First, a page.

Cricket is about partnerships. It takes two to tango. Bowlers hunt in pairs. And so do batsmen. Desmond Haynes and Gordon Greenidge were denting terrible blows on the confidence of bowlers in the 80s. They always hunted in pairs. They are still remembered for their partnerships more than their individual brilliance. Adam Gilchrist and Matthew Hayden, with two world cups, were in a way, the modern day versions of Haynes-Greenidge. Hayden also partnered Justin Langer in Tests and the duo is one of the best pairs in the history of test cricket. Aravinda De Silva and Arjuna Ranatunga, together changed the face of Sri Lankan cricket. And then, there were Indians. Sachin Tendulkar and Sourav Ganguly amassed century partnerships with ease. So too did everyone’s favorite pair of Sachin and Virender Sehwag. Every cricket lover knows what Dravid and Sachin did together in Tests. Still, Kumar Sangakkara – Mahela Jayawardene is a special story.
When I watched the final moments of the Quarter final today, I knew I was emotional. I felt the same when Sachin retired. The very realization that I’d see a Sri Lankan team step out on the cricket field without these two great men, was hard to accept. I choked a little. Memories flashed by. Of those gritty knocks in Tests. Of those numerous match winning innings for Sri Lanka. Of that marathon 624 run partnership against South Africa. Of Sanga’s cheeky little chatters behind the stumps. Of Mahela’s 2011 world cup final ton. Of their presence in the IPL. Of their celebrations after leading Sri Lanka to the WT20 triumph in 2014. Of Mahela’s presence in the Kochi Tuskers IPL team.Of Sanga’s four back to back tons in this world cup. And a lot more. Their personalities defined their batting. The gentle, soft spoken gentleman Mahela, played his strokes with such elegance. When he bats, it is as if he never wanted to hurt a cricket ball. He had the gift of timing and nobody played the ball as late as he did. When he batted, the world seemed a peaceful haven. Sanga, a qualified lawyer, was more prolific. He was orthodox, yet versatile. His MCC lecture on the impact of cricket on the war-torn nation, was moving. He was tough, yet played the game with so much dignity. Much like Rahul Dravid.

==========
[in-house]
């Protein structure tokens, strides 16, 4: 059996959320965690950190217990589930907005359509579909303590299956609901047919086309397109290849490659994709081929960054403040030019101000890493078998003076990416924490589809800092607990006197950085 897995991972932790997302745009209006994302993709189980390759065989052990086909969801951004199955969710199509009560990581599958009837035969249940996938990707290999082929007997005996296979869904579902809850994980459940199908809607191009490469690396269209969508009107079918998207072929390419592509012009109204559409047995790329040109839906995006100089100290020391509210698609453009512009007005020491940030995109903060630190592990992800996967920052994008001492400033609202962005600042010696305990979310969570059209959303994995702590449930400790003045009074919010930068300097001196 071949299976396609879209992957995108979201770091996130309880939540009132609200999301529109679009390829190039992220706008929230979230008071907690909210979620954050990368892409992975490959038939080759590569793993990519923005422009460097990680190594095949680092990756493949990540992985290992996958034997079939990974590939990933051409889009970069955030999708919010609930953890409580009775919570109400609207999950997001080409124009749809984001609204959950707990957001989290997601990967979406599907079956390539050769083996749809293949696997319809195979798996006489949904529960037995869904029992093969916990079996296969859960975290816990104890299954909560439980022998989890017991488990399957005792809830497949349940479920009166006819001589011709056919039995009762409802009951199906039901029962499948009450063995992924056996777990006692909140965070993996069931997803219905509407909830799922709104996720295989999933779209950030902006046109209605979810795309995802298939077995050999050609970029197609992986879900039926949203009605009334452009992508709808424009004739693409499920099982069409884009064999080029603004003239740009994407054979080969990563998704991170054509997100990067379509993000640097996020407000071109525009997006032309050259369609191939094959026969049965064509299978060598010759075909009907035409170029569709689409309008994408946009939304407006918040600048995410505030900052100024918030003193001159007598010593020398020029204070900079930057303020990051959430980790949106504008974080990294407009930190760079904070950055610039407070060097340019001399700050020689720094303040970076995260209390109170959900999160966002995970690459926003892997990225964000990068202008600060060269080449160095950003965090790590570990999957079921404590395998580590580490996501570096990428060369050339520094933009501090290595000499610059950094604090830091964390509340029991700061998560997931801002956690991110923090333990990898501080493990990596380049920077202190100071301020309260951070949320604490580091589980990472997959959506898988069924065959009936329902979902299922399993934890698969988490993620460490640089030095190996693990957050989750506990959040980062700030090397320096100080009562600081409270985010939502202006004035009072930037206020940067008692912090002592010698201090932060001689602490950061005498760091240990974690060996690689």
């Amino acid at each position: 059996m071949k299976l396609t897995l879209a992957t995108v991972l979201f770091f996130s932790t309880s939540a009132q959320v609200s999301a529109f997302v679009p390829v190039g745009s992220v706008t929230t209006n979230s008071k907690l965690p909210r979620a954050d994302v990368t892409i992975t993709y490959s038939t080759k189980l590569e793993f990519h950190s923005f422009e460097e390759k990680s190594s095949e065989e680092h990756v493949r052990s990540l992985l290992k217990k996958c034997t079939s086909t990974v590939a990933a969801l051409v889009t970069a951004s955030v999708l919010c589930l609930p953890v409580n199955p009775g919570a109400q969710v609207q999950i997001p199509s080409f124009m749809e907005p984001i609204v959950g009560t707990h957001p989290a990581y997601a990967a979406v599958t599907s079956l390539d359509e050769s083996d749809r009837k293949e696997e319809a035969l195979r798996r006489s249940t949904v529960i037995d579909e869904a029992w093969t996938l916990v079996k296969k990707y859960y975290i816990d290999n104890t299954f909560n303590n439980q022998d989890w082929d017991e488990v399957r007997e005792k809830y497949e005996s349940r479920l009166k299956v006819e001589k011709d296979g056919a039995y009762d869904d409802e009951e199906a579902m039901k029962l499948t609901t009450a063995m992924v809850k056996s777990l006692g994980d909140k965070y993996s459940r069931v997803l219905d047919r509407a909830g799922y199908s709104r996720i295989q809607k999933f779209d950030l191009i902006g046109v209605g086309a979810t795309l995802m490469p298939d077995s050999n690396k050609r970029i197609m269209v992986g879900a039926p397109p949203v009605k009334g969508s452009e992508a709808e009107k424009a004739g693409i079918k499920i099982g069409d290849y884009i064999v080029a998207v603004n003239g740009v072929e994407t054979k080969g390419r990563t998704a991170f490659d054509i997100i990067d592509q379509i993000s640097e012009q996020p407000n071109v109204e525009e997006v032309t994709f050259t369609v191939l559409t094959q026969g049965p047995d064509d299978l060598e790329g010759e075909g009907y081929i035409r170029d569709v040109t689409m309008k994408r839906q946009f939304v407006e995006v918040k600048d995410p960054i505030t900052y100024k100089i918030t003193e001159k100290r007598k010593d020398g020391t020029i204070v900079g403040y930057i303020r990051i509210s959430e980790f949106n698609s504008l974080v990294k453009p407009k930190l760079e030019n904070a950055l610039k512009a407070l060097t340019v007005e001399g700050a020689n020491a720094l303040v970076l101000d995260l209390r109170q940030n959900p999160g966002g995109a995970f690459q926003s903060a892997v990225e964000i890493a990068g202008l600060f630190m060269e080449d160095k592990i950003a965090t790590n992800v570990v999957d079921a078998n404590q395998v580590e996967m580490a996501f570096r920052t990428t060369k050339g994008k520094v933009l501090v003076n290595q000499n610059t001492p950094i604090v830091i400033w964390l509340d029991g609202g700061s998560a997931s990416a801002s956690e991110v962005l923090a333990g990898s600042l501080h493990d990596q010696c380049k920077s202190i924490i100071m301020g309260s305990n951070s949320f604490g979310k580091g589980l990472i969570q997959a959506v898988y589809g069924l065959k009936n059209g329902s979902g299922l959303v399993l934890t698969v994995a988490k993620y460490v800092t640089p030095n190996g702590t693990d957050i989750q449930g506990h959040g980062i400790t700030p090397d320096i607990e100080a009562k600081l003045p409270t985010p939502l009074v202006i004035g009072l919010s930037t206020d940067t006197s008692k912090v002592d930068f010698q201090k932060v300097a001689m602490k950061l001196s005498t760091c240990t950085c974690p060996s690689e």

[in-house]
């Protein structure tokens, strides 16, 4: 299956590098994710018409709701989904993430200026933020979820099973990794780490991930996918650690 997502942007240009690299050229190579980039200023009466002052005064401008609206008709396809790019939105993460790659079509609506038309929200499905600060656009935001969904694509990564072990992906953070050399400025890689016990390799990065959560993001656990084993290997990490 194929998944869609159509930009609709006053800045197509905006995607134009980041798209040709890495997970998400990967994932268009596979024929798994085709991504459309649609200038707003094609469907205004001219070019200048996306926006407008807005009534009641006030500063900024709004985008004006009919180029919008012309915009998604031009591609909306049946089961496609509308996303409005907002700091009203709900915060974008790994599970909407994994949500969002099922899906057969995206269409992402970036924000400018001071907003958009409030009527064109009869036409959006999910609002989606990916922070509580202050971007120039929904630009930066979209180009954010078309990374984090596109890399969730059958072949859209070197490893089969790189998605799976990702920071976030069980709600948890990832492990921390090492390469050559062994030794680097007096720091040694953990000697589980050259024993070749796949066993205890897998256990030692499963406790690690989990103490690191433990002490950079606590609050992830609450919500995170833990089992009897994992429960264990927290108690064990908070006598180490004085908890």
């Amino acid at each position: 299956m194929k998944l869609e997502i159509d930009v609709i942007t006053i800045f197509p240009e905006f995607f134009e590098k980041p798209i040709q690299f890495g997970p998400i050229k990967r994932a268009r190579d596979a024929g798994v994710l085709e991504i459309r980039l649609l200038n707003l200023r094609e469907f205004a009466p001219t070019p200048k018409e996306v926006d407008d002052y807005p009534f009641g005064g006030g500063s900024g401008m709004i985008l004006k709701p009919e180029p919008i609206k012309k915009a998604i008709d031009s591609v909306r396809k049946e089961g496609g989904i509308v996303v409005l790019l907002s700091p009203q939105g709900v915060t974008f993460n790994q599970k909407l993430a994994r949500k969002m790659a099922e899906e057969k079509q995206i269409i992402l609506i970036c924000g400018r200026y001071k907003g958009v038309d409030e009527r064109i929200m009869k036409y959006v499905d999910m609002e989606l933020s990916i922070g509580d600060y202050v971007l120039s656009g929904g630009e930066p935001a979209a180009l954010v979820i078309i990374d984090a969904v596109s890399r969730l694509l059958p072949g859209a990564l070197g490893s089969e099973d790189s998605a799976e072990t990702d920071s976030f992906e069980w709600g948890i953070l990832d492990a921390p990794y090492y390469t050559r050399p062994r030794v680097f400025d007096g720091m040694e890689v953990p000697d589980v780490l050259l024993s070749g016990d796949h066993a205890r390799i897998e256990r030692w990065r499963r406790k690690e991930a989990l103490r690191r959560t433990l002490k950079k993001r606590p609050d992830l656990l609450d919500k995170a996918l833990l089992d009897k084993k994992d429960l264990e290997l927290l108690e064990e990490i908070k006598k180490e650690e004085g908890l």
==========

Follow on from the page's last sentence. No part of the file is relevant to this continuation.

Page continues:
When legends retire, it isn’t about the number of years they played nor the mountain of runs they scored. The numbers would speak for themselves. But It’s about leaving behind a legacy. It’s about being an inspiration to an entire generation of cricketers. It’s about garnering the respect of opponents, with whom they competed fiercely. Its about the love and admiration from the across the globe. It’s about giving back to the beautiful game, that established them. And I think, Kumar Sangakkara and Mahela Jayawardene can be extremely proud of what they’ve done. Thank you Sanga. Thank you Mahela. Cricket bids an emotional farewell.